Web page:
The mayor of New York City has officially declared social media an ‘environmental toxin’ and ‘public health hazard’ in the same category as tobacco and guns.
In an advisory released Wednesday, Mayor Eric Adams criticized TikTok, YouTube and Facebook, blaming them for the mental health crisis plaguing tens of millions of children in the US — with rates of teen depression hitting their highest levels in a decade in the latest surveys.
In the declaration, city officials called on parents to impose ‘tech-free times’ for children and urged teens to consider turning off their notifications and tracking their emotions while online.
Evidence has been mounting for years that social media is detrimental to the mental health of children and teens, with its highly sophisticated algorithms exposing them to posts depicting unrealistic beauty and body standards and promoting self-harm content to users.
Earlier this year, Montana became the first US state to ban TikTok over these concerns and fears about its links to China, with lawmakers now pushing for the same order nationwide. Meta, which owns Facebook, is currently being sued by 33 states for ‘contributing to the youth mental health crisis’.
New York City mayor Eric Adams (pictured in December last year at City Hall) said social media was little better than guns and cigarettes
The above page from the advisory highlights advice to parents, including that there is no safe age at which children can start to use social media
Mayor Adams said online: ‘Social media companies are fueling a mental health crisis, especially for our young people. But we won’t let Big Tech endanger our kids.
‘New York City’s health commissioner is today issuing an advisory officially designating social media as an environmental toxin.’
He added: ‘Just as the past US Surgeon General did with tobacco and guns, we’re treating social media like other public health hazards and ensuring that tech companies take responsibility.’
He linked to the advisory from New York City health commissioner Dr Ashwin Vasan, which gave parents nine points on how to protect their children from social media.
This also included advice for parents to delay giving their children a smartphone with access to social media for as long as possible — and to talk to children about the dangers posed by too much time online.
Many top experts have been warning over the risks posed by social media for years.
US Surgeon General Dr Vivek Murphy said in May last year: ‘At this time, we do not yet have enough evidence to determine if social media is sufficiently safe for children.
‘[But] the current body of evidence indicates that while social media may have benefits for some children and adolescents, there are ample indicators that social media can also have a profound risk of harm to the mental health… of children and adolescents.’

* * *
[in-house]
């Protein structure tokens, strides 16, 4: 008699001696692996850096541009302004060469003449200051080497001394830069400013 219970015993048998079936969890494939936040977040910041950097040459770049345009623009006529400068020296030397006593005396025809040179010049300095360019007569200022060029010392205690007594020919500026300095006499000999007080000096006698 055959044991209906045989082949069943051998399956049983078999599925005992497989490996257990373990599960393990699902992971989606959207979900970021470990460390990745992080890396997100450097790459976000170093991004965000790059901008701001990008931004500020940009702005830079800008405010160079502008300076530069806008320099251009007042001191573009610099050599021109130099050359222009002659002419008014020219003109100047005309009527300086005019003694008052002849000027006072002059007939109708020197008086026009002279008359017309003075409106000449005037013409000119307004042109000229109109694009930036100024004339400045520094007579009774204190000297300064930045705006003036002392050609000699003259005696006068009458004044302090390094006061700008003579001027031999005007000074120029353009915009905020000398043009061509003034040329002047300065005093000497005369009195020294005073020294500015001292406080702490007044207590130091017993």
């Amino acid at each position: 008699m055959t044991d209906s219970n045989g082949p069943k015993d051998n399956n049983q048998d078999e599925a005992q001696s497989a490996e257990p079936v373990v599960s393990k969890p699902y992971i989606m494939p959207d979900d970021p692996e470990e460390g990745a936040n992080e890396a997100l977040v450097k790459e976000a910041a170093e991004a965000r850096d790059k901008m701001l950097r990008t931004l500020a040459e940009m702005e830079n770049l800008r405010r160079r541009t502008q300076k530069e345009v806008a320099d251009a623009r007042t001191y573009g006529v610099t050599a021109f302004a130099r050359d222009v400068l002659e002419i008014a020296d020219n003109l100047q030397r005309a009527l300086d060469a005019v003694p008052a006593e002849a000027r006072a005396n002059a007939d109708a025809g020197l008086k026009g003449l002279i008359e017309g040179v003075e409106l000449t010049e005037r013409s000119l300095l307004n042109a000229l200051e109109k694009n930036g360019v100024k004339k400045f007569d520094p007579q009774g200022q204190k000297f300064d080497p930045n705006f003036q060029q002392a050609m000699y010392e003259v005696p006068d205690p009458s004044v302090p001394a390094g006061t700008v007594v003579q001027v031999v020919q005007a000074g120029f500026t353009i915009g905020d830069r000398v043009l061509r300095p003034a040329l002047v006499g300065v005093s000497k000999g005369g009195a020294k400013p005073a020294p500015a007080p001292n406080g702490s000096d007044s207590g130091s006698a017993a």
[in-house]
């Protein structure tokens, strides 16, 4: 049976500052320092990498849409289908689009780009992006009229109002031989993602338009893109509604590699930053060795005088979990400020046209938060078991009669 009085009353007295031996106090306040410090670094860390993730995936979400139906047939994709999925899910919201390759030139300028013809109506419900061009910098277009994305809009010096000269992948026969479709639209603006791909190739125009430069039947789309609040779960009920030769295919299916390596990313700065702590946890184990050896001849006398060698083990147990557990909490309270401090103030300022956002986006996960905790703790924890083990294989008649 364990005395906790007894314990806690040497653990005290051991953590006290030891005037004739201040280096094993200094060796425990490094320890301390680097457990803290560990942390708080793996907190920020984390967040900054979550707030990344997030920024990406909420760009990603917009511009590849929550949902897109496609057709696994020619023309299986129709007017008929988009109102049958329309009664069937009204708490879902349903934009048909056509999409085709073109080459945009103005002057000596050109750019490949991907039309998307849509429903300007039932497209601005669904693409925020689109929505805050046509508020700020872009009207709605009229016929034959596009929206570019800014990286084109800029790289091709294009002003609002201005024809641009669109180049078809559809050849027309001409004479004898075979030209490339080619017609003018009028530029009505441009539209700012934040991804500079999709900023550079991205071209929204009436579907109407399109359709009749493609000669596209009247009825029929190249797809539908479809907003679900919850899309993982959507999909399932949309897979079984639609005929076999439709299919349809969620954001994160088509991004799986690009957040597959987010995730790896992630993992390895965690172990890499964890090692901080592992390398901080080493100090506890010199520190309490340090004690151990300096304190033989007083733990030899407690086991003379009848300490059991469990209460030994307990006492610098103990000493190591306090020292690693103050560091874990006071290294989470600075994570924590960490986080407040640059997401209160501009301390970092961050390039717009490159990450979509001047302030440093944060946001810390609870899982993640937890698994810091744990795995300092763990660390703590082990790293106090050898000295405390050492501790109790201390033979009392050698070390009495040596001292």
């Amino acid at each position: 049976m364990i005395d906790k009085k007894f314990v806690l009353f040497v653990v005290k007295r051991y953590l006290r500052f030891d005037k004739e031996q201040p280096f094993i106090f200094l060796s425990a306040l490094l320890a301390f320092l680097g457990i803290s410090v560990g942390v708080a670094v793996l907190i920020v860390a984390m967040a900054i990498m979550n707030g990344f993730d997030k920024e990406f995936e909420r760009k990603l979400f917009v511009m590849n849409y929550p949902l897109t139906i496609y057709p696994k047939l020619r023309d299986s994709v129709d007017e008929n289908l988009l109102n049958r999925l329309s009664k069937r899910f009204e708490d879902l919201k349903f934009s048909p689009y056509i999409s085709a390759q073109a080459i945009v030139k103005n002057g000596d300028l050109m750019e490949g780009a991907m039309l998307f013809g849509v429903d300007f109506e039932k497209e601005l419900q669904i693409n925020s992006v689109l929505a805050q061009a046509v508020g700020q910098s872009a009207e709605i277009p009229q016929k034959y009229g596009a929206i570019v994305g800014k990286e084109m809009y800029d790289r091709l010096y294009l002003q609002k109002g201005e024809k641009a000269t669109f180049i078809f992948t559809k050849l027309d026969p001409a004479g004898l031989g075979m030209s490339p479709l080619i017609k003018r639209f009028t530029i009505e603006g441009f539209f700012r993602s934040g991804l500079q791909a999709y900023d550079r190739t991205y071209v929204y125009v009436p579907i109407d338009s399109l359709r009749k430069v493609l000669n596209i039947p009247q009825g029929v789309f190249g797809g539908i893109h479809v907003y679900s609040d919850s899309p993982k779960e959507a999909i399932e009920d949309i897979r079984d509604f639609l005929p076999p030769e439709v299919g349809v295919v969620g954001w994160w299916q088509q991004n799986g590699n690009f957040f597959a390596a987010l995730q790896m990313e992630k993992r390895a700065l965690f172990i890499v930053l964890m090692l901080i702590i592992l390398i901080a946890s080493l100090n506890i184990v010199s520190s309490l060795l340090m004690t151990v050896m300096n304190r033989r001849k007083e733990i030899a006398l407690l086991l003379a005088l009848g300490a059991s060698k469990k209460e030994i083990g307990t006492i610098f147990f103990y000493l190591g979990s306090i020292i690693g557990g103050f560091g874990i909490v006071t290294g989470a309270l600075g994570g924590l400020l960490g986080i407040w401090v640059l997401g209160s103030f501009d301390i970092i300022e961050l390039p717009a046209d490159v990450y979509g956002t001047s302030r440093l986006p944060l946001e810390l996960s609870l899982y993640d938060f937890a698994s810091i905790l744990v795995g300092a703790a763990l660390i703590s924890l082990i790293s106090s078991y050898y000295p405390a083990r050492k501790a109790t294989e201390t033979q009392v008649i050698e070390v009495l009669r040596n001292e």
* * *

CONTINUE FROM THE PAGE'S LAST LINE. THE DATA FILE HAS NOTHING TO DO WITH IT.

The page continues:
Centers for Disease Control and Prevention surveys show six in 10 teenage girls were feeling ‘persistently sad or hopeless’ in 2021, the latest data available, marking the highest number recorded in a decade.
One in three female high schoolers also admitted to having seriously considered suicide over the previous year.
Among boys, 29 percent reported persistent feelings of sadness and 14 percent said they had seriously considered taking their own lives.
At the same time, surveys suggest upwards of 95 percent of teens aged 13 to 17 years old now use social media — with a third saying they are online ‘almost constantly’.
And while 13 is the minimum age for many social media platforms in America, many younger than that are finding their way onto the apps, with close to 40 percent of children aged eight to 12 using social media.
In New York City, 38 percent of high schoolers said they felt so sad or hopeless within the last year that they stopped engaging in their usual activities. Data also shows 77 percent of youngsters in the city spend three or more hours in front of screens every day, excluding time spent on schoolwork.
Many experts blame social media for the surge of mental health issues, highlighting studies linking overconsumption of the apps to depression and anxiety, poor sleep, low self-esteem — and could even affect how youngsters’ brains develop.
One study of 6,595 children aged 12 to 15 found adolescents who spent more than three hours a day on social media had double the risk of experiencing poor mental health outcomes, such as symptoms of depression and anxiety
The portion of young women experiencing persistent depression is at its highest level in about 10 years
While roughly a third of girls considered suicide, about 13 percent actually attempted it, compared to seven percent of males
One study of 6,595 children aged 12 to 15 found adolescents who spent more than three hours a day on social media had double the risk of experiencing poor mental health outcomes, such as depression or anxiety.
And a separate review of more than two dozen studies also found some social media platforms ‘show live depictions of self-harm acts like partial asphyxiation, leading to seizures, and cutting, leading to significant bleeding’.
In addition to social media, experts say there are other factors harming young people’s mental health including ‘isolation’ caused by the Covid pandemic and a reported rise in sexual violence.
In response to New York City’s warning, a spokesman for Meta — which owns Facebook — suggested other factors including limited healthcare access, academic pressure and the Covid pandemic were contributing to the mental health crisis among youths.
A spokesperson for YouTube pointed to ‘digital wellbeing’ features they had installed on their app, such as removing distressing content, and a TikTok spokesperson pointed to the fact they had added bedtime reminders and age restrictions.